Ahh, I used to work with KillerBee at Westwood, and what he says is 100% true.

The game industry can be really fun, but being a replacable cog in the machine can truly suck.

How are things going, Bee?

This comment was edited on Dec 13, 13:09.
 
If you want a vision of the future, imagine a boot stamping on a human face... forever.
2 + 2 = 5
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8. Re: No subject Dec 13, 2007, 12:54 Surf
 
I should have mentioned what Killer Bee stated, it was a fun as hell job. Just the people I worked with though, not upper management at all.

Really cool getting to play some breakthrough games like Ultima Online on a T1 while everyone else was on a modem or just getting DSL in 1999.

Good times, but it broke you physicall, mentally and financially. I really don't see why they did that and continue to do so? What is with the churn and burn mentality? I am sure profits are behind all that equation.

Nothing worse than making a game and hearing/seeing the anti game girls in marketing talking about last nights company party while you had to stay at work on a game they advertised. Knowing they make 10X more than you, zero accountability, promising the Sun, Moon and Stars, and you have to do damage control upon release.

Plus you never got laid by those girls as they always looked down on you. Sucked ass. Learned alot about the game industry, life, the work place, women at EA. That was priceless.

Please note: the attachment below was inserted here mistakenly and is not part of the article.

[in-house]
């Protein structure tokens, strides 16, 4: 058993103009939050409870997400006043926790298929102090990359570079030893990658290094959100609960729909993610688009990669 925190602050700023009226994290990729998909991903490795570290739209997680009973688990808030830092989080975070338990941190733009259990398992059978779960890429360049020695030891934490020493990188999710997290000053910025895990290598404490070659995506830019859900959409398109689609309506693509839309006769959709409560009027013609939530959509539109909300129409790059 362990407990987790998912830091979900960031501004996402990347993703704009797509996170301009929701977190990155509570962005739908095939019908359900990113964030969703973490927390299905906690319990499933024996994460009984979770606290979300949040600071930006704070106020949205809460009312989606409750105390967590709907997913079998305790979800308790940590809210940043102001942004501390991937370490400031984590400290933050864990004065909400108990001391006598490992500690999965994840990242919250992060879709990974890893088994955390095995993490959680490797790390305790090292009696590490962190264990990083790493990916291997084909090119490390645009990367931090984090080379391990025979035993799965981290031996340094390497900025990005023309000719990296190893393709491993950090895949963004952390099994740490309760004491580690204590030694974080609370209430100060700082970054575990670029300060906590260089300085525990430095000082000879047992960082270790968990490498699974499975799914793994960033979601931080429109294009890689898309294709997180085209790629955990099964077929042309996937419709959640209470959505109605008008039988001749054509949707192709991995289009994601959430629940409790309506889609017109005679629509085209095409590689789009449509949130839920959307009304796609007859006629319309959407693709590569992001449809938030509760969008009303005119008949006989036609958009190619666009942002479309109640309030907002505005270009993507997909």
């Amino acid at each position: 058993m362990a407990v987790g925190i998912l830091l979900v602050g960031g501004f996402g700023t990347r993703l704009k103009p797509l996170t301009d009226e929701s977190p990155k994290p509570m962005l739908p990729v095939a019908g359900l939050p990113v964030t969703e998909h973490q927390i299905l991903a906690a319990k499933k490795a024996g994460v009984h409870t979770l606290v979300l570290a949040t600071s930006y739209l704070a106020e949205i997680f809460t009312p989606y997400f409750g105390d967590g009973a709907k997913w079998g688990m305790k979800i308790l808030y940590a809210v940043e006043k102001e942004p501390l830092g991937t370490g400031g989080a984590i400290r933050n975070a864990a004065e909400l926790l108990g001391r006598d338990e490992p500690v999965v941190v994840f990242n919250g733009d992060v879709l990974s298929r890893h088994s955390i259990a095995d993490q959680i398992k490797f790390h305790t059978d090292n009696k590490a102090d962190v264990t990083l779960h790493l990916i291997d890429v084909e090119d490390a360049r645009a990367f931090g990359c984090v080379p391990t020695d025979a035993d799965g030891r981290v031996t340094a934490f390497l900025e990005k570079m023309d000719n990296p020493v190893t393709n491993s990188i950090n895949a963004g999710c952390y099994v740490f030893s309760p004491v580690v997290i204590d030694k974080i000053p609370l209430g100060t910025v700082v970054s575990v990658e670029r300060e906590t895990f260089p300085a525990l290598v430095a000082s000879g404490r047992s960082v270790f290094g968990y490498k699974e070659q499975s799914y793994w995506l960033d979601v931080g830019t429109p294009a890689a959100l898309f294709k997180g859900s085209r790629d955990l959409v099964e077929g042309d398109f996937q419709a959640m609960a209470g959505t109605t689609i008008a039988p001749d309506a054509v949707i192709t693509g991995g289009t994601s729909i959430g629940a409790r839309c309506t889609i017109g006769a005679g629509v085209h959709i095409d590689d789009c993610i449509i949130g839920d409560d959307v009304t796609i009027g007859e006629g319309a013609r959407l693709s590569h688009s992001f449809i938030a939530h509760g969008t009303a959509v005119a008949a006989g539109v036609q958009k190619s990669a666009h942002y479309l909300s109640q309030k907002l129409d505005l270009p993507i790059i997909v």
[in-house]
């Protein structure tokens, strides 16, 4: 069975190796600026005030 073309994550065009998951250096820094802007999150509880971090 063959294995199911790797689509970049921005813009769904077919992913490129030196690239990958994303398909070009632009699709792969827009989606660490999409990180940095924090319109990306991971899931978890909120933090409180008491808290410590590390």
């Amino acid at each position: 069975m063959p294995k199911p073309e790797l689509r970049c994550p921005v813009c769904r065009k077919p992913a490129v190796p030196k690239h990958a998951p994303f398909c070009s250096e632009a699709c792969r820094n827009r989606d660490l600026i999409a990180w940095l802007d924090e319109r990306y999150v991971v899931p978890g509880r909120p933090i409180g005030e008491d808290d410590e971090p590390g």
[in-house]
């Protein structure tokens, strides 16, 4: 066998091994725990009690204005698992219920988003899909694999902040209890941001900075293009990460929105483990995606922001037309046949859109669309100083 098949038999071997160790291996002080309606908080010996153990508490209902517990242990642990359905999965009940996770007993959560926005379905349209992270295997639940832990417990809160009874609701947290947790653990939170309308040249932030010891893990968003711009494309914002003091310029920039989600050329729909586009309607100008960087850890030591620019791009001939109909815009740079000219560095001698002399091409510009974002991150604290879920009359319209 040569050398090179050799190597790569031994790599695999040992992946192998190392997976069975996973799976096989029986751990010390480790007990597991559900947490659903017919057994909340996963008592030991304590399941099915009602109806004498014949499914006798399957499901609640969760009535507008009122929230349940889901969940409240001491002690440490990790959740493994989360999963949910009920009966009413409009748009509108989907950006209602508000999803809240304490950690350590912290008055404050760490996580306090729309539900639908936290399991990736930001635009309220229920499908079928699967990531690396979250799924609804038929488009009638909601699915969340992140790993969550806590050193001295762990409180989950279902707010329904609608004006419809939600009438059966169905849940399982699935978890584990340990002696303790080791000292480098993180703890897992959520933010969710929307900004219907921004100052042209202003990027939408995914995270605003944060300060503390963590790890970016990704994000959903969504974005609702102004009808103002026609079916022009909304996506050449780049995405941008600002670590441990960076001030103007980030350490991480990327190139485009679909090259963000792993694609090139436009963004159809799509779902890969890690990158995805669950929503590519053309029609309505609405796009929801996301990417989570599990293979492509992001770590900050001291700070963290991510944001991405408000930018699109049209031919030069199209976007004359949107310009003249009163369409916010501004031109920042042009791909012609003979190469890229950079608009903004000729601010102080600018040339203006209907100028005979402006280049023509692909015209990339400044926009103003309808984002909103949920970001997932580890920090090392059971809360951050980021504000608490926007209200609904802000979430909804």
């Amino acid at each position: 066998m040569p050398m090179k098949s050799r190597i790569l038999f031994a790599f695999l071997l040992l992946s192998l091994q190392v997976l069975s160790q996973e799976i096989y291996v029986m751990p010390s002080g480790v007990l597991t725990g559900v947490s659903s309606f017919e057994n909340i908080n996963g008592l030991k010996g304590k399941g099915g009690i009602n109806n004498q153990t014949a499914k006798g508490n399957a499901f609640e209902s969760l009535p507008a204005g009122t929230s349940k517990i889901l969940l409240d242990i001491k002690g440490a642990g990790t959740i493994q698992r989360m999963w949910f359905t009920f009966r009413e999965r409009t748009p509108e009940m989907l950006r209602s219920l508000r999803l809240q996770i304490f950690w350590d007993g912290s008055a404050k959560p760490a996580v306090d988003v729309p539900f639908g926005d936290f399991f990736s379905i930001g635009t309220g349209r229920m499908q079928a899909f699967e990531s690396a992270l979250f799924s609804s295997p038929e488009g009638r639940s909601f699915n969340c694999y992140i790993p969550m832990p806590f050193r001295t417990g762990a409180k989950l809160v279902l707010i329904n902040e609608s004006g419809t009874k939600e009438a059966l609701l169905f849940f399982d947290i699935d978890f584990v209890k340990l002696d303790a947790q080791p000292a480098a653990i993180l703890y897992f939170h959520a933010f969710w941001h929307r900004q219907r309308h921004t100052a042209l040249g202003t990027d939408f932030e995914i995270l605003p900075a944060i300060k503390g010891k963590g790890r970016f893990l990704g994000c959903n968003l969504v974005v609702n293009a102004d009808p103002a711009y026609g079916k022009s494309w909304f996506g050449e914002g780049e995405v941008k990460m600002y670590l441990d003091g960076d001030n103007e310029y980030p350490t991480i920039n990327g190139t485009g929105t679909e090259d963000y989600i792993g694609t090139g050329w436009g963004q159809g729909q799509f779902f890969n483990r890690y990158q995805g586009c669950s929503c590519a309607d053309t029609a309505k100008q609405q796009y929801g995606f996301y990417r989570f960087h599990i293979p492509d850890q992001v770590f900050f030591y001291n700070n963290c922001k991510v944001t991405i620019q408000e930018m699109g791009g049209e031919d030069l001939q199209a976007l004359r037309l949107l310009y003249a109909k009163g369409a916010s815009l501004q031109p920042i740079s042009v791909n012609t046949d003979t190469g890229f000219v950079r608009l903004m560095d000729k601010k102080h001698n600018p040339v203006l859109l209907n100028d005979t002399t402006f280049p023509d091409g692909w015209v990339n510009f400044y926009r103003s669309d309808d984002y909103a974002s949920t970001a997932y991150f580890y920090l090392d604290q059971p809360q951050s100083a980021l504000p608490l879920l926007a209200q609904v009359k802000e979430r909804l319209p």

And made me one bitter mother fucker....

 
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7. Re: No subject Dec 13, 2007, 12:49 SquirrelZero
 
My entry into the industry was pretty shitty (started at EA, making 40k) but really, that's not bad considering I never graduated college. I'm now 27, make vastly more than that and am at a smaller company, although the crunch hours can wreak havoc on your mind/body. Other than that I don't work more than 45 hours a week. Not everything in the industry sucks ass, you know.

 
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6. Re: No subject Dec 13, 2007, 12:23 KillerBee
 
Same exact story as you Surf. Spent 4 years in the trenches making shit money and working 90 hours a week minimum. The sad thing, I loved every second of it while I was there. I guess I am a glutton for punishment. Working for Westwood was amazing and when EA slammed our doors shut, I was crushed.

Oh well, like you I am working IT now making 4x the money with a normal work week.
 
Life is sexually transmitted.
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5. Re: No subject Dec 13, 2007, 12:18 Surf
 
"....working in the games industry can royally suck"